Comments from the 143rd Annual AVMA Convention, Honolulu, Hawaii
For the record all quite annotated, because I’ve been spending all my time being a student instead of sitting around thinking of things to write, but there are a few comments I feel it necessary to make.
Saturday July 15th 2006
Now I’m ready to take notes although I think they’ll probably be pretty gibberish.
Observations from the first day of being a combined tourist and conventioneer.
Sucks. Don’t ever want to do it again because all I really want to do is to wander down to the beach and lie in the sand either sun or rain bathing depending on what is coming down out of the sky.
Had my fill of being a fuckin’ haole, eaten plenny plate lunch even in the last 24 hours. Want, well, I want more time. I want to be at home, I want to be here and playing or I want to be somewhere that is considerably less interesting than Hawaii to learn all this cool stuff. Why do they insist on putting conventions in salubrious locations? I wouldn’t even be this restless in Seattle. Denver was fine because I had no means of getting around on my own, Minneapolis and Baltimore were good because I had no familiarity with the area, but Hawaii for business sucks.
Sunday July 16th, 2006
The whole day was spent without computer access. I am now most thoroughly spoiled, the one day I’ve spent at a convention with a computer has permanently spoiled me for taking notes any other way. It’s so much easier to let my fingers pay attention to what is on the screen and let my eyes and brain pay attention to the speaker. There’s no, read NONE, table space in the great majority of the lecture halls and if you want to take notes you balance your note taking device on your lap. Okay to do with a notebook, but very difficult, to say nothing of nerve wracking, if it’s a heavy-ish piece of equipment that is EXPENSIVE and a well beloved piece of equipment that belongs to your husband.
Besides, it’s kind of cool to be sitting there typing out notes while everyone else has paper and pen.
Better to be here today than it was yesterday. The big problem with yesterday, I think, is that I was touristing first thing in the morning (some really cool garage sales and mighty malasadas from Agnes’ bakery) and then had to go and sit class. Today it was get up at odarkthirty and come to class with the promise of having the afternoon off past 1500. As I have done nothing today except for going to class it’s not as irritating.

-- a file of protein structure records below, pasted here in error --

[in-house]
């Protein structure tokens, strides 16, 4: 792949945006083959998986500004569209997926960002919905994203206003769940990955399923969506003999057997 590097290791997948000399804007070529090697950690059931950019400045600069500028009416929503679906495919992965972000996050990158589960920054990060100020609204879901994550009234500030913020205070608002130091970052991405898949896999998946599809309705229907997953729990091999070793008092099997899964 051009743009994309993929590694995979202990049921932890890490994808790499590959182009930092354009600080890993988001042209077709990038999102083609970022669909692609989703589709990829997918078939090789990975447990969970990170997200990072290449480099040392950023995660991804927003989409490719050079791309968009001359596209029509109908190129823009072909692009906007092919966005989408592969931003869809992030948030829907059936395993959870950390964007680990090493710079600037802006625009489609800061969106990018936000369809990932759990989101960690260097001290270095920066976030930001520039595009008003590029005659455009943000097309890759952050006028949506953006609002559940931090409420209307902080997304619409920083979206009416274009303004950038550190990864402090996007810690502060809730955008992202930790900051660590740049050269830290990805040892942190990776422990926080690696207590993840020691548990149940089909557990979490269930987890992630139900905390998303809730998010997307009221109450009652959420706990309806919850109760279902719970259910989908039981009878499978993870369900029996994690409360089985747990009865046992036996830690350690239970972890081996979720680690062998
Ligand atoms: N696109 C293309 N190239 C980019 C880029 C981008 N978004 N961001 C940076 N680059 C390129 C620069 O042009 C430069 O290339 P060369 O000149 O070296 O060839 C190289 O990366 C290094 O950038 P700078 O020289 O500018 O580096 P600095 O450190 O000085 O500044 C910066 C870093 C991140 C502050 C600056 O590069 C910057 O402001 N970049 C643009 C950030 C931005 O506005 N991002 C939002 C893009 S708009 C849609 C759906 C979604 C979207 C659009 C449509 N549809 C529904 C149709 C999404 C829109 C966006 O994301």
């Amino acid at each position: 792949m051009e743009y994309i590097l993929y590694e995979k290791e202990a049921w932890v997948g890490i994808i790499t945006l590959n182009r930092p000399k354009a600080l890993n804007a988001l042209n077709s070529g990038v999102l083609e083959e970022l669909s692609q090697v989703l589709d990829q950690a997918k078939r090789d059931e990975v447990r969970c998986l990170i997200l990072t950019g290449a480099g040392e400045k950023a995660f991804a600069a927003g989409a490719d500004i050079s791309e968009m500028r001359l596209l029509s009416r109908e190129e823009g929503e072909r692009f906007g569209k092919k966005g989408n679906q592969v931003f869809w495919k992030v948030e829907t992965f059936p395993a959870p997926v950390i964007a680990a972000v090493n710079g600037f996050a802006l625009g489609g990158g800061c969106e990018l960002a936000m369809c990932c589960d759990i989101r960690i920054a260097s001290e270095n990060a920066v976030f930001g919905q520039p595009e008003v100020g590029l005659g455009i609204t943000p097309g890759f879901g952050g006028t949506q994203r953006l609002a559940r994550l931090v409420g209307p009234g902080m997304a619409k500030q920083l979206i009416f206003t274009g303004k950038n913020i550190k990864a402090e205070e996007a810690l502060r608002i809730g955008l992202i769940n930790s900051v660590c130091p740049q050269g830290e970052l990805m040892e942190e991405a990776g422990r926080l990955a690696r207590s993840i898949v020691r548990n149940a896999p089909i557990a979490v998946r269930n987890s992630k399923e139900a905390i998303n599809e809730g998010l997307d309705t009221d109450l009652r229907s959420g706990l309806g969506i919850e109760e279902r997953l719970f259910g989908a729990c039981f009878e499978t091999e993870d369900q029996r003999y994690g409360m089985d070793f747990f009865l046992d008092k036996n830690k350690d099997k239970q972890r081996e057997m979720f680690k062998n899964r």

I have seen a few faces that I recognize, mostly from other conventions, but I did meet up with one woman that I know. Ran across Denny Koontz who used to work for one of our sister hospitals in Lynnwood and who now works for a very busy practice in Portland. Was chatting with her, telling her about how things have been going at 5 Corners (where she has worked on occasion) talking about how we were going to be getting this new medical director named Joel and the guy sitting next to me piped up with “Do you mean Joel C&*(&(?” (name changed to protect the innocent). Stunned into insensibility, I said “Yes” and it turns out that he works for the practice from where Joel will be coming. And they didn’t know yet that Joel was looking for another position.
3000 friggin veterinarians at this bloody conference and the one who happens to overhear me talking with a friend about our new medical director works at the exact place from said medical director is coming. I hope that he will keep his mouth shut.
Why Modern Surgery is Way Cool
I try, at CE conferences, to do a couple of things. I try to go to lectures that I think will be practical for me, i.e. things that I think have some application for me in practice. I try to go to lectures that are about things that I think we could add to the services we already offer (new surgical procedures, new treatment options for commonly seen diseases etc.), and I try to go to lectures that are way above my head. The way above my head lectures have dual purposes, the first is to see how far above my head they really are (and I’m frequently surprised that they’re not as much as I think). The second is to update myself on what sort of cool shit is going on in the profession.
Today’s way above my head lectures were given by two different speakers, one from UPenn, the second was one of my small animal surgical professors from WSU (who is currently at Tennessee, yes, this sentence does make sense).
And they were SO COOL!
UPenn dude was talking about coil embolization of portosystemic shunts. I’ll translate that into English for you non-medical people. He was talking about how to block blood supply in areas where blood supply shouldn’t be. And the way they’re doing it at Penn is to, with a long arterial catheter like they use in angiography and angioplasty in people, place little surgical steel or platinum springs in the abnormal blood vessels causing the blood to clot and the vessel, eventually, to collapse. This is cool.
What is more cool is that they can also thread these enormous long catheters into blood vessels in tumors to block the blood supply to the tumor and so kill it from the inside out. This is really cool, but what is the coolest is…
Before they block off the arterial blood supply of these tumors they’re injecting chemotherapy agents into the tumor and then once the blood supply is blocked the chemotherapy agent has no way to get out of the tumor thus allowing for larger doses to be delivered directly to the target tissue with fewer systemic side effects.